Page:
Downton Abbey exhibit coming to Chicago

Downton Abbey Costume Picture
L to R: Black coat with English Arts and Crafts embroidery, burgundy coat, and blue/green suit and hat, worn by the Crawley sisters. Costumes courtesy of Cosprop. Photograph provided by the Driehaus Museum.

By Alexandra Whittaker

A Downton Abbey costume exhibit opens at the Richard H. Driehaus Museum in downtown Chicago on February 9, putting looks from the hit TV show on public display for the first time in the Windy City.

“Dressing Downton: Changing Fashion for Changing Times” will run through May 8 and feature more than 35 costumes from the wildly popular British historical television drama. All costumes in the exhibit were worn on the show, which ended in December after six seasons. The traveling exhibit premiered in February 2015 at the Biltmore Estate in North Carolina. Guest curator Ruta Saliklis said the museum is expecting 30,000 people to visit Dressing Downton in Chicago. The exhibit will have a timed ticket, but prices have not yet been announced.

“I think it’ll be of interest not just for women who love fashion, but also people interested in that time period,” Saliklis said. “You’re talking about what’s going on with the British Isles or people in England who live in a country estate in 1912, and the differences between men and women in England in this time period.”

The Driehaus Museum, built in 1883 on East Erie Street, was once the home of the wealthy Nickerson and Fisher families of Chicago, who made their money in banking and paper businesses respectively. Instead of conventional museum galleries, the Driehaus uses the lavish home’s drawing rooms, living rooms, libraries and bedrooms as the backdrop for the costumes. The Nickerson and Fisher families were “kind of like “Downton’s” main characters] the Crawley,” said Saliklis.

“You’re seeing [the costumes] in a historic house and in an immersive environment, so you’ll see them in a library or an authentic dining room,” she said. “The furniture and the wallpaper and the tiles and the lighting fixtures and pianos and different things that the Driehaus has puts the costumes in context.”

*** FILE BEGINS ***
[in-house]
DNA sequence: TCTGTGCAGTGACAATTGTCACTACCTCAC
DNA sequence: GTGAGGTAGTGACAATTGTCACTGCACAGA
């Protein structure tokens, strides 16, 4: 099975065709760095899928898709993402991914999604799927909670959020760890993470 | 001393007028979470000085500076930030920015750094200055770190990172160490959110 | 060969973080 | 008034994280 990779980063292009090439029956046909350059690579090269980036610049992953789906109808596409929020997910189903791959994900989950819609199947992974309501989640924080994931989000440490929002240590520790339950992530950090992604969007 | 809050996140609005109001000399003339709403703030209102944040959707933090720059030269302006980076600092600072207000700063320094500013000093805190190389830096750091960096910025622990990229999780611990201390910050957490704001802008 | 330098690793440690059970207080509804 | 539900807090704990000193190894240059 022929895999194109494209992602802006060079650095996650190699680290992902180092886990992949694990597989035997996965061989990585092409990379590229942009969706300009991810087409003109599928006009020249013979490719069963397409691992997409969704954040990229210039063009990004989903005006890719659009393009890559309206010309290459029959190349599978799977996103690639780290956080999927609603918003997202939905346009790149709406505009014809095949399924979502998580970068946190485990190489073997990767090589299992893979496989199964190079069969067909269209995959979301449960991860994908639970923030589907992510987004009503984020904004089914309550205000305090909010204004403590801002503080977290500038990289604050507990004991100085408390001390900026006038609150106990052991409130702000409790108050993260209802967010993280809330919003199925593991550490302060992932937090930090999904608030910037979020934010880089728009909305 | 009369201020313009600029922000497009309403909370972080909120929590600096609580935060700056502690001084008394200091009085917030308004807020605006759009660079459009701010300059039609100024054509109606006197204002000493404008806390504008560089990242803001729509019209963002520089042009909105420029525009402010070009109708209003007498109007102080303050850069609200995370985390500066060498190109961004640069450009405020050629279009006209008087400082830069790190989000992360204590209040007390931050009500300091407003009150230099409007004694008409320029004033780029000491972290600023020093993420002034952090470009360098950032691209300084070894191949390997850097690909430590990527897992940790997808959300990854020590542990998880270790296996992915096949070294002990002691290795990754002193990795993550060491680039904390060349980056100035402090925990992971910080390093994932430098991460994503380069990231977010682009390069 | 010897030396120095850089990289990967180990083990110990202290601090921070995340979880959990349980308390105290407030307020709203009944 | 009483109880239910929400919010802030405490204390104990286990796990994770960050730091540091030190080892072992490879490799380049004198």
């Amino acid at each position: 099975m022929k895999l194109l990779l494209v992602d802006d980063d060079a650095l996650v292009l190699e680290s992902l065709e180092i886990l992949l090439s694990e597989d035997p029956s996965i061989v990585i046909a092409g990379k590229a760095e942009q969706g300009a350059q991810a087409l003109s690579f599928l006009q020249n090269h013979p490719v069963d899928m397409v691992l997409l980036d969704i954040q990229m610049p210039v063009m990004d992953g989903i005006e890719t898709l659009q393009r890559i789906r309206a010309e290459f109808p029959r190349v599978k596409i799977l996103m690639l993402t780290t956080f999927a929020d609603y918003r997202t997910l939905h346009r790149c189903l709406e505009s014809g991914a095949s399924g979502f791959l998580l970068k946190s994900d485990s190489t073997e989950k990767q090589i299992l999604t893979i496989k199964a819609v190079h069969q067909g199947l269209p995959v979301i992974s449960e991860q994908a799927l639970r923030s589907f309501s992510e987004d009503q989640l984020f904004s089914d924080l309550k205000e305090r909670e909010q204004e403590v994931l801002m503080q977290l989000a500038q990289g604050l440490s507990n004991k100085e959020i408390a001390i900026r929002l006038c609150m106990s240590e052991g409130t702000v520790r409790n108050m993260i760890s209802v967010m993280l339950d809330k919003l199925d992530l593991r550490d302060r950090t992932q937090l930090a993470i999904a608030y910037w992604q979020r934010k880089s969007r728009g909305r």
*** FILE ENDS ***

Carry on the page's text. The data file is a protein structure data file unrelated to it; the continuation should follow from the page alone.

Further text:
The exhibit will match the “Downton” costumes to related rooms, with formal clothes displayed in the dining room and nighttime clothes in the bedroom.

“We don’t want to just put these dresses on a pedestal and have [them] in a plain white room,” Saliklis said. “Seeing it in a historic house like the Driehaus Museum will have its own appeal because people who go there really want to know what it was like for people during this time.”

Some of the costumes are actual garments from the early 1900s. “Downton Abbey” used real vintage clothing as well as specifically designed costumes, one reason that Jacqueline WayneGuite, fashion historian and collection manager of the Fashion Study Collection at Columbia College Chicago, said the show’s costumes were mostly historically accurate.

“I was pretty impressed that in the first few seasons, the female actresses were not allowed to wear any makeup on screen,” said WayneGuite. “But the show is still meant to be entertaining, and they did take a few artistic liberties from time to time.”

Downton Abbey Picture Two
White silk day dress and coat with black trim and light cream linen suit worn by Robert and Cora Crawley in Season 1. Costume courtesy of Cosprop. (Photograph provided by the Driehaus Museum)

Original garments in the Dressing Downton exhibit include a 1920s silk-edged coat that Lady Edith Crawley wore in season three. Saliklis’s favorite, though, is a rose-colored 1920s flapper-style dress accented with metallic threads.

The elegant costumes helped “Downton Abbey” become a TV phenomenon, according to Dr. Sharon Ross, a television professor at Columbia College Chicago.

“A reason [the show] was received so well was that it was so beautifully done, both with costumes and masterful camera work. It’s stylish with a purpose, which critics love,” Ross said. “The costumes, the makeup and the hair are part of the appeal of the show. The costumes are beautiful, and on the show, you only get to see them for a little, so it makes sense to have an exhibit to see them more clearly.”

To make the museum experience more immersive, the Driehaus has created an additional exhibit on its third floor dedicated to photographs of Chicagoans from 1910 to 1921, the era of “Downton Abbey.”

“There’s a really interesting photograph of Babe Ruth, who was a New York Yankee in 1921, and he was playing the White Sox in Chicago,” Saliklis said. “The photos are still taking a historical angle like the fashion, but I think you can appreciate these things in the time period and culture.”

Chicagoans can experience a traditional English tea party while waiting to get into the exhibit. Tea specialists from the Let Us Entertain You catering company traveled to England to research 1900s tea and have put together a menu of historically accurate teas and snacks.

According to Ross, a costume exhibit based around the wardrobe of a television show is new and unique.

“I was surprised because I can’t remember seeing an exhibit dedicated to a TV show before,” Ross said. “It’s highly unusual for the costumes of an entire series to be treated with such reverence.”

The Richard H. Driehaus Museum
40 E Erie Street
Chicago, IL 60611
(312) 482-8933

Photo at top: L to R: Black coat with English Arts and Crafts embroidery, burgundy coat, and blue/green suit and hat, worn by the Crawley sisters. Costumes courtesy of Cosprop. (Photograph provided by the Driehaus Museum)

Correction 2/11/2016. The original version of this article incorrectly stated that the “Dressing Downton” exhibit included costumes on public display for the first time. The costumes in “Dressing Downon” originally appeared at the Biltmore Estate in North Carolina in February 2015. Medill Reports regrets the error.